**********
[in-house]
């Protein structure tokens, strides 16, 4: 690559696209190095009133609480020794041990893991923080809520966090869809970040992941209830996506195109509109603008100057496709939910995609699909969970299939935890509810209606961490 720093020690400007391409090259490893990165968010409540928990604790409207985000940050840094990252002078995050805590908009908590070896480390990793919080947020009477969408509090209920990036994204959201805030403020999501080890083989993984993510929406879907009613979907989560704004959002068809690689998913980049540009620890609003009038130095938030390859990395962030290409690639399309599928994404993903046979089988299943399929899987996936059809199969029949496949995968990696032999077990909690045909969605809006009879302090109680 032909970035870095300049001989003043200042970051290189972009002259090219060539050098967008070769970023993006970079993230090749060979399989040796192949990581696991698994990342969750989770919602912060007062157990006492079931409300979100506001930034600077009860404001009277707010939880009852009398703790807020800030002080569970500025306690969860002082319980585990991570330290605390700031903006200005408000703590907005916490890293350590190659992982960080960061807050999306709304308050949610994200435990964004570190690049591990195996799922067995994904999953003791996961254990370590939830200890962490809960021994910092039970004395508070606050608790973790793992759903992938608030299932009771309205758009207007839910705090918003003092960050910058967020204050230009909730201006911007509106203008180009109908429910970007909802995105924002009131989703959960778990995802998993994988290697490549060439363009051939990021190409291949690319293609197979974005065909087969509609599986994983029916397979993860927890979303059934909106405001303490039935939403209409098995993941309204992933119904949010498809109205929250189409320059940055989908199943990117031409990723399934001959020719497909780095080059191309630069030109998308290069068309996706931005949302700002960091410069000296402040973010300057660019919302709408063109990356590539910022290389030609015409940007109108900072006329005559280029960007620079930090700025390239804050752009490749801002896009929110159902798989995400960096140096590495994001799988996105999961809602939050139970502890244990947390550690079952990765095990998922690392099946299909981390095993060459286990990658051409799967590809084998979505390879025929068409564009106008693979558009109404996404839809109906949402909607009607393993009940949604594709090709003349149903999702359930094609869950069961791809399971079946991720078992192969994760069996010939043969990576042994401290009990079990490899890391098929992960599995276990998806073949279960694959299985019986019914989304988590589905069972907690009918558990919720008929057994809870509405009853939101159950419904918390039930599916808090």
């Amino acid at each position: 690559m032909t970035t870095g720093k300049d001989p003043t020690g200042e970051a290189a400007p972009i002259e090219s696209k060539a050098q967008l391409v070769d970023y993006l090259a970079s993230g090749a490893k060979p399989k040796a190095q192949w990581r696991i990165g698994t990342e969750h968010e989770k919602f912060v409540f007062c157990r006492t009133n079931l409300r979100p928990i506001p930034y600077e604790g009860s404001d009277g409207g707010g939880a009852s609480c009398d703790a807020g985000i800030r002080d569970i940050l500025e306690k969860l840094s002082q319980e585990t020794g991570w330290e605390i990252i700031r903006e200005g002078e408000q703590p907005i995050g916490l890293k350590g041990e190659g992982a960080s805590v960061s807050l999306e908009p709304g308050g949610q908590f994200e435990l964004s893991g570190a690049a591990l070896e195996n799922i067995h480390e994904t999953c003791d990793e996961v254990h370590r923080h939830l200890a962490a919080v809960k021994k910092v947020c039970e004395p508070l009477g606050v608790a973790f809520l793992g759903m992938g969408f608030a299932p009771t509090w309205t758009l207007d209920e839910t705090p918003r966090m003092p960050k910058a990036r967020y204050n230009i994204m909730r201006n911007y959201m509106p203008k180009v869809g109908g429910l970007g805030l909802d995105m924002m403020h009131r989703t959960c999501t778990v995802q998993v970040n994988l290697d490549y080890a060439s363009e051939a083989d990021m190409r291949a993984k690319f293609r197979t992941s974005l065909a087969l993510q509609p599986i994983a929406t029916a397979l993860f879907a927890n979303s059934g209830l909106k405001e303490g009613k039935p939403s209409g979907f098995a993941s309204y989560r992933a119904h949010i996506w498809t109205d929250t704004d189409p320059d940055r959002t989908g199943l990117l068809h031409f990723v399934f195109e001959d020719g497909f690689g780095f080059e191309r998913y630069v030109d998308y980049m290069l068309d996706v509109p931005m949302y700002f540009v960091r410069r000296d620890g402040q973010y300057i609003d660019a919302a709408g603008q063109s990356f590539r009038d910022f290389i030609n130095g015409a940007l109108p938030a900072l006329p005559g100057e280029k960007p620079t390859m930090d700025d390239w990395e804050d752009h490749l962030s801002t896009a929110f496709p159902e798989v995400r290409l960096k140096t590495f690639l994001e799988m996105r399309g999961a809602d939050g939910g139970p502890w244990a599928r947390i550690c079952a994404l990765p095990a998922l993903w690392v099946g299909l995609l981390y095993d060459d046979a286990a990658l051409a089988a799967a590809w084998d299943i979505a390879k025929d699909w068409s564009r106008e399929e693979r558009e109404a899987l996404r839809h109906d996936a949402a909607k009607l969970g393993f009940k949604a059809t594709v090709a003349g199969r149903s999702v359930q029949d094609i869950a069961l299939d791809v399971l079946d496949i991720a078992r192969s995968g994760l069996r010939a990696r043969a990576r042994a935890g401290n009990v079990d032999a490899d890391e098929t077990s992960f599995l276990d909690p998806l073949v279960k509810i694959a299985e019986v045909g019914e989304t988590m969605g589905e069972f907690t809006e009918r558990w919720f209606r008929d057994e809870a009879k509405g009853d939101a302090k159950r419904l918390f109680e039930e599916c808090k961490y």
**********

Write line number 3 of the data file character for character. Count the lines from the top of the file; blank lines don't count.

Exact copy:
């Amino acid at each position: 690559m032909t970035t870095g720093k300049d001989p003043t020690g200042e970051a290189a400007p972009i002259e090219s696209k060539a050098q967008l391409v070769d970023y993006l090259a970079s993230g090749a490893k060979p399989k040796a190095q192949w990581r696991i990165g698994t990342e969750h968010e989770k919602f912060v409540f007062c157990r006492t009133n079931l409300r979100p928990i506001p930034y600077e604790g009860s404001d009277g409207g707010g939880a009852s609480c009398d703790a807020g985000i800030r002080d569970i940050l500025e306690k969860l840094s002082q319980e585990t020794g991570w330290e605390i990252i700031r903006e200005g002078e408000q703590p907005i995050g916490l890293k350590g041990e190659g992982a960080s805590v960061s807050l999306e908009p709304g308050g949610q908590f994200e435990l964004s893991g570190a690049a591990l070896e195996n799922i067995h480390e994904t999953c003791d990793e996961v254990h370590r923080h939830l200890a962490a919080v809960k021994k910092v947020c039970e004395p508070l009477g606050v608790a973790f809520l793992g759903m992938g969408f608030a299932p009771t509090w309205t758009l207007d209920e839910t705090p918003r966090m003092p960050k910058a990036r967020y204050n230009i994204m909730r201006n911007y959201m509106p203008k180009v869809g109908g429910l970007g805030l909802d995105m924002m403020h009131r989703t959960c999501t778990v995802q998993v970040n994988l290697d490549y080890a060439s363009e051939a083989d990021m190409r291949a993984k690319f293609r197979t992941s974005l065909a087969l993510q509609p599986i994983a929406t029916a397979l993860f879907a927890n979303s059934g209830l909106k405001e303490g009613k039935p939403s209409g979907f098995a993941s309204y989560r992933a119904h949010i996506w498809t109205d929250t704004d189409p320059d940055r959002t989908g199943l990117l068809h031409f990723v399934f195109e001959d020719g497909f690689g780095f080059e191309r998913y630069v030109d998308y980049m290069l068309d996706v509109p931005m949302y700002f540009v960091r410069r000296d620890g402040q973010y300057i609003d660019a919302a709408g603008q063109s990356f590539r009038d910022f290389i030609n130095g015409a940007l109108p938030a900072l006329p005559g100057e280029k960007p620079t390859m930090d700025d390239w990395e804050d752009h490749l962030s801002t896009a929110f496709p159902e798989v995400r290409l960096k140096t590495f690639l994001e799988m996105r399309g999961a809602d939050g939910g139970p502890w244990a599928r947390i550690c079952a994404l990765p095990a998922l993903w690392v099946g299909l995609l981390y095993d060459d046979a286990a990658l051409a089988a799967a590809w084998d299943i979505a390879k025929d699909w068409s564009r106008e399929e693979r558009e109404a899987l996404r839809h109906d996936a949402a909607k009607l969970g393993f009940k949604a059809t594709v090709a003349g199969r149903s999702v359930q029949d094609i869950a069961l299939d791809v399971l079946d496949i991720a078992r192969s995968g994760l069996r010939a990696r043969a990576r042994a935890g401290n009990v079990d032999a490899d890391e098929t077990s992960f599995l276990d909690p998806l073949v279960k509810i694959a299985e019986v045909g019914e989304t988590m969605g589905e069972f907690t809006e009918r558990w919720f209606r008929d057994e809870a009879k509405g009853d939101a302090k159950r419904l918390f109680e039930e599916c808090k961490y």